That having been pointed out, Hooper goes on to state that despite the fact that radical feminist campaigns have succeeded in bringing attention to women's international issues, and in the process have improved some women's lives, radical feminism has "done nothing to dismantle dichotomous thinking" (p. 48). Hooper obviously feels that dichotomy is in the way of real reform vis-a-vis women and international relations.

She also believes that the radical feminist model for change should have built an effort to transcend (she uses "dismantle dichotomous thinking") the old juxtaposition of masculine / feminine. Instead, radical feminists used an essentialist approach. That is, they attempted to replace the rule of "violent and 'masculine' men with the rule of peace-loving 'feminine' women" (Hooper, p. 48). In fact what they did was to "reinstate masculinist dichotomies in reverse" (Hooper, p. 48). On page 50 Hooper references the research by Spike Peterson and Anne Sisson Runyan (1993) who believe that women are either accused of "propping up the status quo by supporting masculine agendas" or if they don't join the status quo and appear to be acting "like women" they then are accused of "reinforcing the traditional feminine stereotype" (Hooper. P. 50). Peterson and Runyan (1993, p. 71) (quoted by Hooper) offer this viewpoint:

"As long as female political actors are perceived either as traditional women or 'invisible women' (because they are acting like men), gender expectations are not really disrupted. Paradoxically, even when women wield the highest state power, by continuing to behave in gender-stereotypical ways, they reinforce rather than challenge the politics of gender…There is no simple, one-to-one relationship between the presence of women in power and the extend of feminist politics…"

Hooper believes that if there was a substantial increase in the number of females fully participating in the public side of international relations and international politics that would still not assure a change in the way politics is practiced (dichotomous masculine / feminine dynamics) (p. 50). And even if somehow feminine characteristics could be imported into the international relations milieu, that would also not redress the imbalance in gender representation, Hooper goes on, especially if women remained underrepresented in positions of power (Hooper, p. 50).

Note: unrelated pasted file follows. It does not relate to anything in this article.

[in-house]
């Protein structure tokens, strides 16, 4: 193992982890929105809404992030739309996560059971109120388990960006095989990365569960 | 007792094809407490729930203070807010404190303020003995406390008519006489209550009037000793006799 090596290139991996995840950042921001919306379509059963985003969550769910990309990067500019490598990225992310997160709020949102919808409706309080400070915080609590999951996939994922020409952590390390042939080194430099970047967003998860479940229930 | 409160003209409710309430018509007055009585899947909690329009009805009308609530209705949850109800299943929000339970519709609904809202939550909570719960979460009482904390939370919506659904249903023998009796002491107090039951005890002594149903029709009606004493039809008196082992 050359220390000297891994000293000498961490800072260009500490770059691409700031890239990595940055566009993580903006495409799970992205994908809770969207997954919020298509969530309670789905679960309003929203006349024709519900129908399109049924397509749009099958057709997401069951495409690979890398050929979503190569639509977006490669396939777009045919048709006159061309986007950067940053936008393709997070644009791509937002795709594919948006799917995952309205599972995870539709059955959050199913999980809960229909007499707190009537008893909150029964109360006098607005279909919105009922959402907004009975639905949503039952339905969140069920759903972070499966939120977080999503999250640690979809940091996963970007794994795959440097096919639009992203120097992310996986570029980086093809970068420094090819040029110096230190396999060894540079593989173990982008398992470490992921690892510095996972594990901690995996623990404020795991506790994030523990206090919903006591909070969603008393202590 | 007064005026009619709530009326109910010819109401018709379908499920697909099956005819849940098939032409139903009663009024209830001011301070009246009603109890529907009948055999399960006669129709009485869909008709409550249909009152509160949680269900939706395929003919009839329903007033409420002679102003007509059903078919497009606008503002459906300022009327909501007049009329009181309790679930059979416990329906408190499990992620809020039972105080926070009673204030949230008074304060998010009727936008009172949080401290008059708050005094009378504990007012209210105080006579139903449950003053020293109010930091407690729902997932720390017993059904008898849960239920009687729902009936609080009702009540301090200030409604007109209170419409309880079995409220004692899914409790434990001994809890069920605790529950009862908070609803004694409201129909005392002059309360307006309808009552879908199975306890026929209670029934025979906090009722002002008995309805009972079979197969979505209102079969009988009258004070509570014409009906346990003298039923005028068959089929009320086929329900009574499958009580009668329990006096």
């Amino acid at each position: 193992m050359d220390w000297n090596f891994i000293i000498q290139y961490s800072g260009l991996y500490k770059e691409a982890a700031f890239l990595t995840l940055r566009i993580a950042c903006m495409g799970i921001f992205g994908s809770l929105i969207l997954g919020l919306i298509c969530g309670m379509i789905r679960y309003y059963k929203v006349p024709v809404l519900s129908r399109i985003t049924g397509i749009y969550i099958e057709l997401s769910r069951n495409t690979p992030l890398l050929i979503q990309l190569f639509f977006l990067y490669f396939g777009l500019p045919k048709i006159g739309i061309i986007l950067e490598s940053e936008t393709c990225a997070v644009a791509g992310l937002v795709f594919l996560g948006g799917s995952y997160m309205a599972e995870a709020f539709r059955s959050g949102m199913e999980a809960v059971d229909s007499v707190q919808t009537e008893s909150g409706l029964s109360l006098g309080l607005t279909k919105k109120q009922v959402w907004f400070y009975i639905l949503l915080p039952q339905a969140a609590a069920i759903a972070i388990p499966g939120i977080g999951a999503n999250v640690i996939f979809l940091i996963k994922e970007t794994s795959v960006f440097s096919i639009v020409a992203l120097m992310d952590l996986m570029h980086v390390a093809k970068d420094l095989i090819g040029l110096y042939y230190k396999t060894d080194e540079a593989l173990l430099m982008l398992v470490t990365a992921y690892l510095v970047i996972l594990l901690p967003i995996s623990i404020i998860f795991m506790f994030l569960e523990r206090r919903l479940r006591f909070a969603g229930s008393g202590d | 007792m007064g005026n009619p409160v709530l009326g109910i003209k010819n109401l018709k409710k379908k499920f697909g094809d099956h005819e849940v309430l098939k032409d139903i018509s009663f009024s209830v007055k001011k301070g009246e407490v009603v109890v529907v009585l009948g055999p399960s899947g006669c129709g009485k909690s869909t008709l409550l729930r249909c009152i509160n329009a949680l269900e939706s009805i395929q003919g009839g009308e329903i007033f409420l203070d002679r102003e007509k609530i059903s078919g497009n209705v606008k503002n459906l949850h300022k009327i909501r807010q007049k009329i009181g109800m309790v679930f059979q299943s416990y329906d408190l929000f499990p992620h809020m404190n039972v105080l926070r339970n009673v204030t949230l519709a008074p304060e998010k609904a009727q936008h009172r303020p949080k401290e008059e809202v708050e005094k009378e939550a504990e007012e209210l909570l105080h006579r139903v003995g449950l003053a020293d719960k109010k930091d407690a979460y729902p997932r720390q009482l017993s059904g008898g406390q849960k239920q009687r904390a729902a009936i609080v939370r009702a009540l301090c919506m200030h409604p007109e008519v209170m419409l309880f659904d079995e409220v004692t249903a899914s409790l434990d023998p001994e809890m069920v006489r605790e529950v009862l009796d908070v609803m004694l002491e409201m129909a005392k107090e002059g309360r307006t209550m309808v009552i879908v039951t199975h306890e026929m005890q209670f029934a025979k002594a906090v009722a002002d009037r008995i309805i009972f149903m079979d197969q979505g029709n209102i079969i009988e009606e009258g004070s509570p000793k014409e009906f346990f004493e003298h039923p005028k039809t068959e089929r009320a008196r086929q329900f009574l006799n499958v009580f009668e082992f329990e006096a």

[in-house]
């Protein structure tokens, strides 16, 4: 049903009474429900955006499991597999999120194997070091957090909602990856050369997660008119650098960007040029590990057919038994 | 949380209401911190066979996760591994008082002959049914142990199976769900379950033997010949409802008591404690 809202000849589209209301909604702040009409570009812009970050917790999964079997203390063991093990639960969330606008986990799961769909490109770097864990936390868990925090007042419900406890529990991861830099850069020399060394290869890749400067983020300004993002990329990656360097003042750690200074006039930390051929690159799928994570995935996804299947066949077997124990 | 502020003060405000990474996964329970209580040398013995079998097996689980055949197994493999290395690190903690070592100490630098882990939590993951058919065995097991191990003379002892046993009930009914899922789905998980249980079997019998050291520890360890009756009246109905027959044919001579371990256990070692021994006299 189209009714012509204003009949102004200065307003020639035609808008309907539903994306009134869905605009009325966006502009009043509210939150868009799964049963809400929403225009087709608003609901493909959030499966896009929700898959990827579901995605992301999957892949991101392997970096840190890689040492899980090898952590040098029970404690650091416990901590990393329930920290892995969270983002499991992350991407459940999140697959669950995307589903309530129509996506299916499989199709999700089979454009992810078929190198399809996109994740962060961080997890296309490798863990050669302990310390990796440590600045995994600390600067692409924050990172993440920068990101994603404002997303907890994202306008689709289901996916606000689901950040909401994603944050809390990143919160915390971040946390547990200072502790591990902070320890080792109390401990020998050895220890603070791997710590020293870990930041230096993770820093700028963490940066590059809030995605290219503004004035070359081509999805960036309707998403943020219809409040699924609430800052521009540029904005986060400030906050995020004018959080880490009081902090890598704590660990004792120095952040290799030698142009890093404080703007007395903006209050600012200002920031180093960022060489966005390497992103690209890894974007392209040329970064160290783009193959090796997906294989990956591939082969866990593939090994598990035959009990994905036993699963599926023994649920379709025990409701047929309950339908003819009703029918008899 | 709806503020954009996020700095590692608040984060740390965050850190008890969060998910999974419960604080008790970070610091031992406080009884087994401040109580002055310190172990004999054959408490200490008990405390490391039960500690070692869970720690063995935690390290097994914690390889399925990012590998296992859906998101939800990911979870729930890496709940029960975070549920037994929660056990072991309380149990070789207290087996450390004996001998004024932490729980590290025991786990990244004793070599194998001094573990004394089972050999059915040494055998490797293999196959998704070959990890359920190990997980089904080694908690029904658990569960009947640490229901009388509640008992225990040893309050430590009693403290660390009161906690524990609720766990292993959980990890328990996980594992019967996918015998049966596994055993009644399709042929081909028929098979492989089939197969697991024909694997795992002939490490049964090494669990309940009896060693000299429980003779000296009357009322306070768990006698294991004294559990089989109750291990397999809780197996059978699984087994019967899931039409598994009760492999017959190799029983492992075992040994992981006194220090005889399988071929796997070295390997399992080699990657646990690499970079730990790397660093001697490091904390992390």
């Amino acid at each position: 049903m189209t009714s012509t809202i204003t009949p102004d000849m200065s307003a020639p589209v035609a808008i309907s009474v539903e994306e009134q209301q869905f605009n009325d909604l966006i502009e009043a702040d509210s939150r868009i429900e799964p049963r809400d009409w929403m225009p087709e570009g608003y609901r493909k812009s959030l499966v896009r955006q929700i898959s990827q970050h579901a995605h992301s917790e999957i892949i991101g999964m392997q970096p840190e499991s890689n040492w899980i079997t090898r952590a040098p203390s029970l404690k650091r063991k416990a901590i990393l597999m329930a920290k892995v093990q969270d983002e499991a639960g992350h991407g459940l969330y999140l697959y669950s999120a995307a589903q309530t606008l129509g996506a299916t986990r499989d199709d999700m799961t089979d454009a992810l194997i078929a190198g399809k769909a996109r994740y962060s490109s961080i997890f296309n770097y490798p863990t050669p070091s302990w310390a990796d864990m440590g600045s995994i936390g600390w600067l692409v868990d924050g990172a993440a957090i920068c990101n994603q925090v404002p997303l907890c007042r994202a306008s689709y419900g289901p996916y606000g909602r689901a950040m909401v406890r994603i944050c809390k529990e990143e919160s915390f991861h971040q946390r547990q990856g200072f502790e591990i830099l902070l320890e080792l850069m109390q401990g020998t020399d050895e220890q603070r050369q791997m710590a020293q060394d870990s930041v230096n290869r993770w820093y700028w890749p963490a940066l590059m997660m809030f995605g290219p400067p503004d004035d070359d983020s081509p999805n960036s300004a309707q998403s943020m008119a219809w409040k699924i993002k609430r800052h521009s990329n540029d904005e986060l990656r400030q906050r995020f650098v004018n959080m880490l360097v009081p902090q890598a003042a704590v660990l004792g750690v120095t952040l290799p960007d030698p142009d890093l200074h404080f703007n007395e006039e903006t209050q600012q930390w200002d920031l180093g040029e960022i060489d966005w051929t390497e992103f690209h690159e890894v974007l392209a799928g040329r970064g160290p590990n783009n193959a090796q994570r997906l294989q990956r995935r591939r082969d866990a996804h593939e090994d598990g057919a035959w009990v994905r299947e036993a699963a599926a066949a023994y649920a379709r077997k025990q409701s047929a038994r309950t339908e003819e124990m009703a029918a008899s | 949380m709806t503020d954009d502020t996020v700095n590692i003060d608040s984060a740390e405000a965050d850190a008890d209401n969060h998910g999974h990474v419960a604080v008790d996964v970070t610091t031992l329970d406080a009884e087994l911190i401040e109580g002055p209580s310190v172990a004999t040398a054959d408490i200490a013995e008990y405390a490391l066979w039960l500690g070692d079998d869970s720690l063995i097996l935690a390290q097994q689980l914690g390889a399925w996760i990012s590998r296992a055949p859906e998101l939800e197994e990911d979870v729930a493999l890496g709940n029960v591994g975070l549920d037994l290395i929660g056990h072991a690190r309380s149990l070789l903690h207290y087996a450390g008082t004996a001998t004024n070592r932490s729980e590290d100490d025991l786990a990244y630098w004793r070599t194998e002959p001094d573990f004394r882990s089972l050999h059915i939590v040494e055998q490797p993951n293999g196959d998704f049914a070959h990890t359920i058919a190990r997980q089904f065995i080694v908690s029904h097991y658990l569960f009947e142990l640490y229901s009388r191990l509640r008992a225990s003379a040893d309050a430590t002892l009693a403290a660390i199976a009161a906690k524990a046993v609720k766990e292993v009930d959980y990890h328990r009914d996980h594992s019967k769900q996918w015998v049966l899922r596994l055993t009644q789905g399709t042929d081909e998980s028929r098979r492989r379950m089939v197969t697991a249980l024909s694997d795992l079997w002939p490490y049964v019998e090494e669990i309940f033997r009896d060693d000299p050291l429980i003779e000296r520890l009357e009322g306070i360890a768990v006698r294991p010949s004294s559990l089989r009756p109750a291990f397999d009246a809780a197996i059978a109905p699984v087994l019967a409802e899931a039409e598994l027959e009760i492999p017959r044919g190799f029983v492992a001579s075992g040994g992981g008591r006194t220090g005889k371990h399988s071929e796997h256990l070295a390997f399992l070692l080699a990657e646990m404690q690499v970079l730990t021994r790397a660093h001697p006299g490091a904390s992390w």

An forceful discussion of feminism and the state

Catharine a. MacKinnon's book, Toward a Feminist Theory of the State, asks some extremely pointed questions that are germane to this paper. To wit: What is state power? Where, socially does it come from? How do women encounter it? What is the law for women? How does law work to legitimate the state, male power, itself? Can law do anything for women? (MacKinnon, 1991, p. 159).

No sooner does she ask those questions than she adds, "In the absence of answers, feminist practice has oscillated between a liberal theory of state on the one hand and a left theory of the state on the other" (p. 159). In other words, as of 1991, there were no answers and no solutions, to women's lack of clout in the international relations milieu. As regards the two theories MacKinnon references, they treat the law as "the mind of society: disembodied reason in liberal theory, reflection of material interest in the left theory" (p. 159).

She follows questions with more questions, such as, "Is the state constructed upon the subordination of women?" And "Can such a state be made to serve the interests of those upon whose powerlessness its power is erected?" (p. 161). Again, she has no answers specific to those queries, but posits that "…feminism has been caught between giving more power to the state in each attempt to claim if for women" and "leaving unchecked power in the society to men" (p. 161).

MacKinnon is adept at injecting familiar feministic barbs referencing sexuality and gender into her narrative about women and international relations; this strategy awakens any reader who may be close to napping through her narrative and serves to define MacKinnon as an assertive writer with anger just a couple taps on her keyboard away. To wit: "Undisturbed, meanwhile, like the assumption that women generally consent to sex, is the assumption that women consent to this government" (p. 161). And on page 167, after explaining the unfairness of -- and the results of -- state actions (e.g., war, belligerence, and aggression), she writes: "Women as a whole are kept poor, hence socially dependent on men, available for sexual or reproductive use" (p. 167). Leaving no…